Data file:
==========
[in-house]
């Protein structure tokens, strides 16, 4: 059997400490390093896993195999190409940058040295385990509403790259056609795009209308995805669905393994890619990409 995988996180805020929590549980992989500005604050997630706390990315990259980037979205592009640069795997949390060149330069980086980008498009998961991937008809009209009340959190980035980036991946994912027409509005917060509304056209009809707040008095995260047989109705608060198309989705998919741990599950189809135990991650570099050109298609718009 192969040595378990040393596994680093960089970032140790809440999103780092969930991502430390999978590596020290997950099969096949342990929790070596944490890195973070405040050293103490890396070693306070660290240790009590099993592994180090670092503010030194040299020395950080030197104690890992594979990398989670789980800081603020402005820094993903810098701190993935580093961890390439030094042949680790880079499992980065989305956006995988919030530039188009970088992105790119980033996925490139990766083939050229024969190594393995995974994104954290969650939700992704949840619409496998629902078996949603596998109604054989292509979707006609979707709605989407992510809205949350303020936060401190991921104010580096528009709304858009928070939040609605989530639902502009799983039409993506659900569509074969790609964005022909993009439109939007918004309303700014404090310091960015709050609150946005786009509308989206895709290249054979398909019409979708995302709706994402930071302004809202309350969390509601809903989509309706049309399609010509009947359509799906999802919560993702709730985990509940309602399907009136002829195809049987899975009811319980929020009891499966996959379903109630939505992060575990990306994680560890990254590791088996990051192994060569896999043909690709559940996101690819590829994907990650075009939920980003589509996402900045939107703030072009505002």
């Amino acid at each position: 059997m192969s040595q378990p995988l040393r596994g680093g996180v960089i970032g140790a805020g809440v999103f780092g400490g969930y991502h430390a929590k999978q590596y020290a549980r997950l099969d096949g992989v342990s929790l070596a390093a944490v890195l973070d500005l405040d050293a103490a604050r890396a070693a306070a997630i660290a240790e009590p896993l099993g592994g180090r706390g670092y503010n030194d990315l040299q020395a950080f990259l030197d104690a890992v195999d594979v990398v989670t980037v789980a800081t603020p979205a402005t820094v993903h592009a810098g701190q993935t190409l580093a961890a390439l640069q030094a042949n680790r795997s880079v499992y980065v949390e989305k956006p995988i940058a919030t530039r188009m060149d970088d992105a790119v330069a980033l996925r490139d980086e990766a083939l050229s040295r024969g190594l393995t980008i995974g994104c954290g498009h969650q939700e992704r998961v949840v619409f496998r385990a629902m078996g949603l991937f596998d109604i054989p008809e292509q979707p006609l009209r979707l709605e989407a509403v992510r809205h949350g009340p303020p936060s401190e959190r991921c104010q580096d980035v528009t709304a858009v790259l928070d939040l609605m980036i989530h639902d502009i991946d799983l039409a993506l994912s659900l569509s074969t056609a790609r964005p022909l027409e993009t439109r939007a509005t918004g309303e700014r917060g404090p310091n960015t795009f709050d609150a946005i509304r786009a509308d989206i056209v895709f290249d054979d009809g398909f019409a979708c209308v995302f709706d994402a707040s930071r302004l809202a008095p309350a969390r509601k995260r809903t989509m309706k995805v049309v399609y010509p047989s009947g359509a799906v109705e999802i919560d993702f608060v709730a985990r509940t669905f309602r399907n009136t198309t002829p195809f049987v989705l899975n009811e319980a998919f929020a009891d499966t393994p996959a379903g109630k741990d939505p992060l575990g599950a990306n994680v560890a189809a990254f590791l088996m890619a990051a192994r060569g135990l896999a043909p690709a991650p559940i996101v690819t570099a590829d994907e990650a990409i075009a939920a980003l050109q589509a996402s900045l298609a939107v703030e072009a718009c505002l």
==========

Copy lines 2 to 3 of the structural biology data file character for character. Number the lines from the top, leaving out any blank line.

């Protein structure tokens, strides 16, 4: 059997400490390093896993195999190409940058040295385990509403790259056609795009209308995805669905393994890619990409 995988996180805020929590549980992989500005604050997630706390990315990259980037979205592009640069795997949390060149330069980086980008498009998961991937008809009209009340959190980035980036991946994912027409509005917060509304056209009809707040008095995260047989109705608060198309989705998919741990599950189809135990991650570099050109298609718009 192969040595378990040393596994680093960089970032140790809440999103780092969930991502430390999978590596020290997950099969096949342990929790070596944490890195973070405040050293103490890396070693306070660290240790009590099993592994180090670092503010030194040299020395950080030197104690890992594979990398989670789980800081603020402005820094993903810098701190993935580093961890390439030094042949680790880079499992980065989305956006995988919030530039188009970088992105790119980033996925490139990766083939050229024969190594393995995974994104954290969650939700992704949840619409496998629902078996949603596998109604054989292509979707006609979707709605989407992510809205949350303020936060401190991921104010580096528009709304858009928070939040609605989530639902502009799983039409993506659900569509074969790609964005022909993009439109939007918004309303700014404090310091960015709050609150946005786009509308989206895709290249054979398909019409979708995302709706994402930071302004809202309350969390509601809903989509309706049309399609010509009947359509799906999802919560993702709730985990509940309602399907009136002829195809049987899975009811319980929020009891499966996959379903109630939505992060575990990306994680560890990254590791088996990051192994060569896999043909690709559940996101690819590829994907990650075009939920980003589509996402900045939107703030072009505002």
């Amino acid at each position: 059997m192969s040595q378990p995988l040393r596994g680093g996180v960089i970032g140790a805020g809440v999103f780092g400490g969930y991502h430390a929590k999978q590596y020290a549980r997950l099969d096949g992989v342990s929790l070596a390093a944490v890195l973070d500005l405040d050293a103490a604050r890396a070693a306070a997630i660290a240790e009590p896993l099993g592994g180090r706390g670092y503010n030194d990315l040299q020395a950080f990259l030197d104690a890992v195999d594979v990398v989670t980037v789980a800081t603020p979205a402005t820094v993903h592009a810098g701190q993935t190409l580093a961890a390439l640069q030094a042949n680790r795997s880079v499992y980065v949390e989305k956006p995988i940058a919030t530039r188009m060149d970088d992105a790119v330069a980033l996925r490139d980086e990766a083939l050229s040295r024969g190594l393995t980008i995974g994104c954290g498009h969650q939700e992704r998961v949840v619409f496998r385990a629902m078996g949603l991937f596998d109604i054989p008809e292509q979707p006609l009209r979707l709605e989407a509403v992510r809205h949350g009340p303020p936060s401190e959190r991921c104010q580096d980035v528009t709304a858009v790259l928070d939040l609605m980036i989530h639902d502009i991946d799983l039409a993506l994912s659900l569509s074969t056609a790609r964005p022909l027409e993009t439109r939007a509005t918004g309303e700014r917060g404090p310091n960015t795009f709050d609150a946005i509304r786009a509308d989206i056209v895709f290249d054979d009809g398909f019409a979708c209308v995302f709706d994402a707040s930071r302004l809202a008095p309350a969390r509601k995260r809903t989509m309706k995805v049309v399609y010509p047989s009947g359509a799906v109705e999802i919560d993702f608060v709730a985990r509940t669905f309602r399907n009136t198309t002829p195809f049987v989705l899975n009811e319980a998919f929020a009891d499966t393994p996959a379903g109630k741990d939505p992060l575990g599950a990306n994680v560890a189809a990254f590791l088996m890619a990051a192994r060569g135990l896999a043909p690709a991650p559940i996101v690819t570099a590829d994907e990650a990409i075009a939920a980003l050109q589509a996402s900045l298609a939107v703030e072009a718009c505002l």